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Magnolia Pictures; 88 minutes

Director: John Carroll Lynch

Written by Chelsey Grasso on September 29, 2017 

Having lost Harry Dean Stanton a mere two weeks ago, the wound still seems too fresh to speak of. Indeed, as I write this review, it’s a bit like sprinkling salt on the cut — nay, laceration. While the legendary man’s passing is more than heartbreaking, his final film, Lucky, stands as a glowing testament to his capabilities as an actor. Along with a towering performance in a career full of towering performances (no matter how small the part), the film feels fitting for the final work of Stanton, and one, I would imagine, he would feel is a superb punctuation mark to a remarkable career.

The plot is simple: a man faces his existence after having lived what can only be imagined as a full and eventful 90-year life. Stanton commands the film in a quiet way, something which most Hollywood actors can only dream of accomplishing during the length of their careers. It’s a spiritual journey. It’s a physical journey (landscape is key and something that director John Carroll Lynch uses masterfully). It’s a relational journey. Put precisely: it’s many things.


However, of the many things it is, a swift-paced film it is not. Quite to the contrary, it’s exactly this lethargy that manages to carry so much of the film’s beauty with it. While the loose narrative follows Lucky (played by Stanton) around his small, desert town, repeating visits to the local diner, corner store, and dive bar, the scenes are anything but repetitive. Lynch has found away, somehow amidst the monotony, to make a statement on mortality that’s just as heart-stopping and anxiety-ridden to the viewer as it is to the 90-year-old atheist, Lucky, that faces it on screen.

As for Stanton, his performance comes across so authentically that one’s heart is bound to break when his does. The assuredness of his script, the fragility of his movements, and the thoughtfulness of his character make for a performance that feels like a culmination of his weathered essence. Just wait until you get to the scene when Lucky wants to “take it outside” with an unbearable life insurance salesman (played by Bobby Lawrence) who’s taking advantage of his friend’s lost turtle tortoise. Or if that doesn’t get you (though, it will), then Lucky’s sharing of a joint with the diner waitress will.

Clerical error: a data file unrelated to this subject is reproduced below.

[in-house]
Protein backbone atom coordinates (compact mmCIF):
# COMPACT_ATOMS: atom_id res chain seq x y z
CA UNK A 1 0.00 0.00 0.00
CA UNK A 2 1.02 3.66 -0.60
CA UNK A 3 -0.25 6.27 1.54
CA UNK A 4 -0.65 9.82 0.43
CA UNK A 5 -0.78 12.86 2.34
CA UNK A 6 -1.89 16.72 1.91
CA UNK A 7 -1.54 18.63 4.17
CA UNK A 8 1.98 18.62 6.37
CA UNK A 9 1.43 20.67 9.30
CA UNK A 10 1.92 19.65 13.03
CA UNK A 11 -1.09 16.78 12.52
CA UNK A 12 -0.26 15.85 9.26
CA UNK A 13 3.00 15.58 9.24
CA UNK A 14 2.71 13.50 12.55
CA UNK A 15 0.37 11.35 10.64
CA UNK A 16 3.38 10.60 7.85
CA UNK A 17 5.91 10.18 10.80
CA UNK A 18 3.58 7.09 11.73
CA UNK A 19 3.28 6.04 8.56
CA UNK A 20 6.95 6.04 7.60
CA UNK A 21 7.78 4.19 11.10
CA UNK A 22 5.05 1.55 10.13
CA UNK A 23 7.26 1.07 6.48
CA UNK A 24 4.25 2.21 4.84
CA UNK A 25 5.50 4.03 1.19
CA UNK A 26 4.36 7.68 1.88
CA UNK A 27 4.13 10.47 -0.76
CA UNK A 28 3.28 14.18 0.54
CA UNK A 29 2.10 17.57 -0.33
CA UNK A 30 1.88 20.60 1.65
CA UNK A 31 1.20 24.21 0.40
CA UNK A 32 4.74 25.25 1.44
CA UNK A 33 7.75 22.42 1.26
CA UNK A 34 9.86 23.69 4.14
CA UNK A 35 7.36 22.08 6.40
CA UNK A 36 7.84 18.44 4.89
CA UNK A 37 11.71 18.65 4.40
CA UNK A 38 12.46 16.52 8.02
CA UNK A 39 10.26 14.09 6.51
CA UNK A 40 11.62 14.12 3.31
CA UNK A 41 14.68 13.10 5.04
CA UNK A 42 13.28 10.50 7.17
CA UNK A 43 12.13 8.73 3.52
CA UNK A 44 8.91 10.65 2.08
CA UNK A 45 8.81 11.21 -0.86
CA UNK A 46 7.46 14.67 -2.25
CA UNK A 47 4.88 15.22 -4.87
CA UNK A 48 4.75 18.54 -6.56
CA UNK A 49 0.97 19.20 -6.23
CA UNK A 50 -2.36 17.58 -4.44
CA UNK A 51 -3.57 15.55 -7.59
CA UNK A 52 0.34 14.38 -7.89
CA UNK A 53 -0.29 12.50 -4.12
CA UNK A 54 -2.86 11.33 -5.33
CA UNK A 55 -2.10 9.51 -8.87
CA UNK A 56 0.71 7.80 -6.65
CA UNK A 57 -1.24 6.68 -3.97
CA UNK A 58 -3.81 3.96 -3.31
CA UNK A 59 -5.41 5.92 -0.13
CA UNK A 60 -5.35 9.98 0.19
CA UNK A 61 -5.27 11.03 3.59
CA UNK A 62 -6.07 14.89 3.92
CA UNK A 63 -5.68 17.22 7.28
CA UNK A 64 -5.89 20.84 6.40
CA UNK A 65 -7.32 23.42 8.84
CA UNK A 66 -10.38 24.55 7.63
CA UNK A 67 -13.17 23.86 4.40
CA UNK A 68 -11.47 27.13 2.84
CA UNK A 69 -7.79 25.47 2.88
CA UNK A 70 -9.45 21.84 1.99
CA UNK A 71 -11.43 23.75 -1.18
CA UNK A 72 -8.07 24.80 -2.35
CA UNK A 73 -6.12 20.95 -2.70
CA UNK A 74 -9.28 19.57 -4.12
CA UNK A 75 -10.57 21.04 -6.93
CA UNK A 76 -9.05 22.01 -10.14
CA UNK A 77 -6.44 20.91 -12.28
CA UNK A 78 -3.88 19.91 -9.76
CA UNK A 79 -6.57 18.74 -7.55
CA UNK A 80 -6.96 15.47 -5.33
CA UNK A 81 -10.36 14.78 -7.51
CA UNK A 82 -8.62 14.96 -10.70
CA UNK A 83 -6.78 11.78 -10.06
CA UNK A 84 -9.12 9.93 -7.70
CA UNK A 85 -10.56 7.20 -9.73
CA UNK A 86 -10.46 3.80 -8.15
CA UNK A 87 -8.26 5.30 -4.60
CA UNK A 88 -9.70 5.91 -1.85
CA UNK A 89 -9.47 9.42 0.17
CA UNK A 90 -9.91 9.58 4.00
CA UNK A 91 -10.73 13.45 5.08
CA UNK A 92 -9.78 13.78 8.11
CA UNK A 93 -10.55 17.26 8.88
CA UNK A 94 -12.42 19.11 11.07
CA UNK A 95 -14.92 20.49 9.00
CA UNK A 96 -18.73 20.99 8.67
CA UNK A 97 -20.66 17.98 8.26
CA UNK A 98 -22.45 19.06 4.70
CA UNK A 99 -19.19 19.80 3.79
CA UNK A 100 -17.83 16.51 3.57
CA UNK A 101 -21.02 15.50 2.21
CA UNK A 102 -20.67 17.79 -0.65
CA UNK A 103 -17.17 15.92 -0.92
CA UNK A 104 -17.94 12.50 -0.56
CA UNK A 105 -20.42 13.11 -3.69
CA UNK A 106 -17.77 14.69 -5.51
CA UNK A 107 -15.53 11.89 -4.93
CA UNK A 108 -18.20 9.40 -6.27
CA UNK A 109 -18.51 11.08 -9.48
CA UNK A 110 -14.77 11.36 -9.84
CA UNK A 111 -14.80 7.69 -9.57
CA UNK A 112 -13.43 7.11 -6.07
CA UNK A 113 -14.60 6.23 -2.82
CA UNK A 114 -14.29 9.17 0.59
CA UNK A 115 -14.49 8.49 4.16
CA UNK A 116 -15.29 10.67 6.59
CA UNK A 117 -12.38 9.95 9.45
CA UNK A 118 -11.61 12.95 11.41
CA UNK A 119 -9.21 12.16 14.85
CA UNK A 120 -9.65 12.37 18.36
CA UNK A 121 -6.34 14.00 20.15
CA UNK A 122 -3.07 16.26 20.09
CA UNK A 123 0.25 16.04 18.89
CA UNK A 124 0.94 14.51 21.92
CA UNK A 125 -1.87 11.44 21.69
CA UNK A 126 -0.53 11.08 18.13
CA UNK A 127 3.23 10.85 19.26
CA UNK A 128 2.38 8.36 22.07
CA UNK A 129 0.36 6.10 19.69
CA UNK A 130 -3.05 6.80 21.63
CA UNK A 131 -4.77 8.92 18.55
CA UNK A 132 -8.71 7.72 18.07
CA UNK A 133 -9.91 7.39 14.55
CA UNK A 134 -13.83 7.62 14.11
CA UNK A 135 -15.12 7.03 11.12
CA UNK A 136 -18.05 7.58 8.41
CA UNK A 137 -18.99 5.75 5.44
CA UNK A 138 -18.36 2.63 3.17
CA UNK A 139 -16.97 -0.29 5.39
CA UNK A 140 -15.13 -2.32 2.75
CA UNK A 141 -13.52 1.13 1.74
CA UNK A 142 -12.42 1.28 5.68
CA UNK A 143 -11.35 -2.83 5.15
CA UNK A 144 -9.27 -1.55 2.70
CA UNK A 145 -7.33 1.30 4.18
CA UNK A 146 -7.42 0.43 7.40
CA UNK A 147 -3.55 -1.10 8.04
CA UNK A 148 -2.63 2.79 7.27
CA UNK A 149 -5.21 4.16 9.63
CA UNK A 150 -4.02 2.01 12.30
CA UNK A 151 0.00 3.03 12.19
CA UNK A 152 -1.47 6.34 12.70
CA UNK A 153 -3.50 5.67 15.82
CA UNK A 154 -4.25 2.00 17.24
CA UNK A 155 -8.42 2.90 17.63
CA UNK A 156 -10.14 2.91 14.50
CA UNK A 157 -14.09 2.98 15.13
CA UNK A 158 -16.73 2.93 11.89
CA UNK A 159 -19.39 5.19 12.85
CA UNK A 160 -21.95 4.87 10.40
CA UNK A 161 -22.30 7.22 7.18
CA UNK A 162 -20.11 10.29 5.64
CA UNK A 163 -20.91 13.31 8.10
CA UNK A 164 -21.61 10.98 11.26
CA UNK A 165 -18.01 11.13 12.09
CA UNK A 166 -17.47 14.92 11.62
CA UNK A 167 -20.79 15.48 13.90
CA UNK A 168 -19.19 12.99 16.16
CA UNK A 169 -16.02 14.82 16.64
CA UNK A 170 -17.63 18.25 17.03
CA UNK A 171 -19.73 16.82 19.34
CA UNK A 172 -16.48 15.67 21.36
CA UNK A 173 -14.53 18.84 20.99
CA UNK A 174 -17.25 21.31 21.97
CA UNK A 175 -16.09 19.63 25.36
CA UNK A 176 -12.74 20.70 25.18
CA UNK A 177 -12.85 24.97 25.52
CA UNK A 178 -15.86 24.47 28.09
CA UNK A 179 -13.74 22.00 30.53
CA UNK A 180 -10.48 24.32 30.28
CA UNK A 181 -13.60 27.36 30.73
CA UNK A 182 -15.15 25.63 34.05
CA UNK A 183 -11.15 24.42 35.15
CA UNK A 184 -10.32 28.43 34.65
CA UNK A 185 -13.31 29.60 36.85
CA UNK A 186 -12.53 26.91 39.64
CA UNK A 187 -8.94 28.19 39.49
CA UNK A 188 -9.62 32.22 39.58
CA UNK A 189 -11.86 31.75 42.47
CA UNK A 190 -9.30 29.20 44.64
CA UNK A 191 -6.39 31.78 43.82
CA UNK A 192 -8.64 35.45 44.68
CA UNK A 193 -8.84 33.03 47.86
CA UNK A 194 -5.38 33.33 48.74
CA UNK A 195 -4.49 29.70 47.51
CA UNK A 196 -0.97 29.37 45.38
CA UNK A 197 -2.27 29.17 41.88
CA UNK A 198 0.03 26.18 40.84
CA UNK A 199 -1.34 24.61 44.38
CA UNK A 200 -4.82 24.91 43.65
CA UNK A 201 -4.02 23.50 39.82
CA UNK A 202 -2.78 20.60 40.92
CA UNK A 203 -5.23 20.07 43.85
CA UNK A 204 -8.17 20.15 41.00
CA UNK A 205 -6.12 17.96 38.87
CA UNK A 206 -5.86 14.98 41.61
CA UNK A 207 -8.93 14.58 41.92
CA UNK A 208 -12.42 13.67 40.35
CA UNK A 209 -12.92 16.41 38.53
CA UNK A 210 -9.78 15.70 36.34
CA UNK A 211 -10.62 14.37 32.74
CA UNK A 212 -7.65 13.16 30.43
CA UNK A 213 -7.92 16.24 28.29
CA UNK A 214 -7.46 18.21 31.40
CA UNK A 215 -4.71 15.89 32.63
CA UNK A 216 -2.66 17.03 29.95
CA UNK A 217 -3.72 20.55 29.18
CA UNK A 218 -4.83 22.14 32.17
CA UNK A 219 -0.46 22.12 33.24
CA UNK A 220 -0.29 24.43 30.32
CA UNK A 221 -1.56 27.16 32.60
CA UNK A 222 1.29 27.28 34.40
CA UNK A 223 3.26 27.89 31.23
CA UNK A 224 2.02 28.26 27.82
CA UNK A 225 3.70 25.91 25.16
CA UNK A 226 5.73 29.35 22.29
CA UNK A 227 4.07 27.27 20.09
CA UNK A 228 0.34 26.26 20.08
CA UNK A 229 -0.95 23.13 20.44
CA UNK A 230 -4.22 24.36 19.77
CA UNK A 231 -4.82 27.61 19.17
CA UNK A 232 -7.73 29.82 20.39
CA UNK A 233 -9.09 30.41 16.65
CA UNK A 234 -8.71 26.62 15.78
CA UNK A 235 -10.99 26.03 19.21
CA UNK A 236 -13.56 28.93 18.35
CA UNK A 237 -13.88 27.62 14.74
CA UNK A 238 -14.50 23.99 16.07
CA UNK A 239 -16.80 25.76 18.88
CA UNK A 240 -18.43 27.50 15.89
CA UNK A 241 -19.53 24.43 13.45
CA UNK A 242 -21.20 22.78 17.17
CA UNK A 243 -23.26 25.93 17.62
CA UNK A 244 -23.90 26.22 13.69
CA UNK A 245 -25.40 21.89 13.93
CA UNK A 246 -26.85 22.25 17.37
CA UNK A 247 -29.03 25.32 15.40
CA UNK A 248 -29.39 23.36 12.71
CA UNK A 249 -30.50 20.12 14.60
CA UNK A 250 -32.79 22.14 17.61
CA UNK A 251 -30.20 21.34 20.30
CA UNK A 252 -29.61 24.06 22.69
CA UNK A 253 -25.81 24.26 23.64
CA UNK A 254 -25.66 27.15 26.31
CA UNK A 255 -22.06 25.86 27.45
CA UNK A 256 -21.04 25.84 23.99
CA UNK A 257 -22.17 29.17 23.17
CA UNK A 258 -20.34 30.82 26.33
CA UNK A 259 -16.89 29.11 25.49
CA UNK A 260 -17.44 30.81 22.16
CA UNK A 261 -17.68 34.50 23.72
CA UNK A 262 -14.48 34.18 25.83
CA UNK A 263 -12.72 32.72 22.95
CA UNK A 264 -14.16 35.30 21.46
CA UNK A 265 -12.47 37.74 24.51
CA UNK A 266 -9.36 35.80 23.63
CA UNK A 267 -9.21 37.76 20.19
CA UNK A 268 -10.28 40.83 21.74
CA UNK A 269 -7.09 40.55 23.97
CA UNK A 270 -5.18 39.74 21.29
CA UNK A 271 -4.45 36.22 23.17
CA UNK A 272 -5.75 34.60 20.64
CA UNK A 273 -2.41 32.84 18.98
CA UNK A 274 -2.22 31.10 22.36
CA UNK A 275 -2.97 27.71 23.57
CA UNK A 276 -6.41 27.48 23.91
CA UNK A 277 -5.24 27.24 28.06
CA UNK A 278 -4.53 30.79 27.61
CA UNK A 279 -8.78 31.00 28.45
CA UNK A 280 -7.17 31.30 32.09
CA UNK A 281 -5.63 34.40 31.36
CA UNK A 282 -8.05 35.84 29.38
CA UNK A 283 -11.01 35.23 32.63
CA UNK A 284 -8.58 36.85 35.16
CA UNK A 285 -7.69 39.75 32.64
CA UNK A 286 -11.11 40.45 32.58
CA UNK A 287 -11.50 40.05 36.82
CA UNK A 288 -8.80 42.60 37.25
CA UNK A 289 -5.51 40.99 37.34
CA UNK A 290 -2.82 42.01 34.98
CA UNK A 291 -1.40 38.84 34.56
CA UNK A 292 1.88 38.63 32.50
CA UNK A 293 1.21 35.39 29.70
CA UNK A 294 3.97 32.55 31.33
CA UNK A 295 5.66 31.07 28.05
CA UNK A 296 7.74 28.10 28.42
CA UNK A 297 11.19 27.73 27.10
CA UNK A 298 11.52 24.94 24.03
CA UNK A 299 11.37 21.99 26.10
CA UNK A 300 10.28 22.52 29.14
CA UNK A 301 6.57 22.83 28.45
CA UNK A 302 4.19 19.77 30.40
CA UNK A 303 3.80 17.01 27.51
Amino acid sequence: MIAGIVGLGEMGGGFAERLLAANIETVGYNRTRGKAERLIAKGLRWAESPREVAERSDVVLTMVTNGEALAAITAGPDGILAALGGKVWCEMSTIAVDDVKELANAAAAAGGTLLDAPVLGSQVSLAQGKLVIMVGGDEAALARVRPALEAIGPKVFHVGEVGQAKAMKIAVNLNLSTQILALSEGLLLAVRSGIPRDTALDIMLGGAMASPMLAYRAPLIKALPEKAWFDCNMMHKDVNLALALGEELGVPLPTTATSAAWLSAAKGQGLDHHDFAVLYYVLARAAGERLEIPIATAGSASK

It’s in the smallest movements that one is able to pick up on the biggest of sentiments, be they joyful, indignant, or utterly devastating. It takes one hell of an actor to make you want to cry after watching him complete a crossword puzzle on his worn-down sofa, but Stanton earns it, and then some. James Darren and Beth Grant also make up some of the stand-out supporting cast, playing a graying couple that has only recently come into each others’ hormone-raging arms. David Lynch also holds his own within the phenomenal ensemble, taking up the role of Lucky’s longtime friend who has recently had his beloved tortoise (and best friend) escape from his home. It may sound stupid, but as if plucked from Lynch’s own cinematic universe, it’s anything but light.

John Carroll Lynch — an actor who perhaps was most memorable leaving a brief, but deep impression in Zodiac — makes a distinct mark in his debut, mostly thanks to the man of the hour. As if taken from Stanton’s own mantra, Lucky is a powerful reminder that life really does amount to nothing (and still, somehow, everything).

Lucky opens on September 29.


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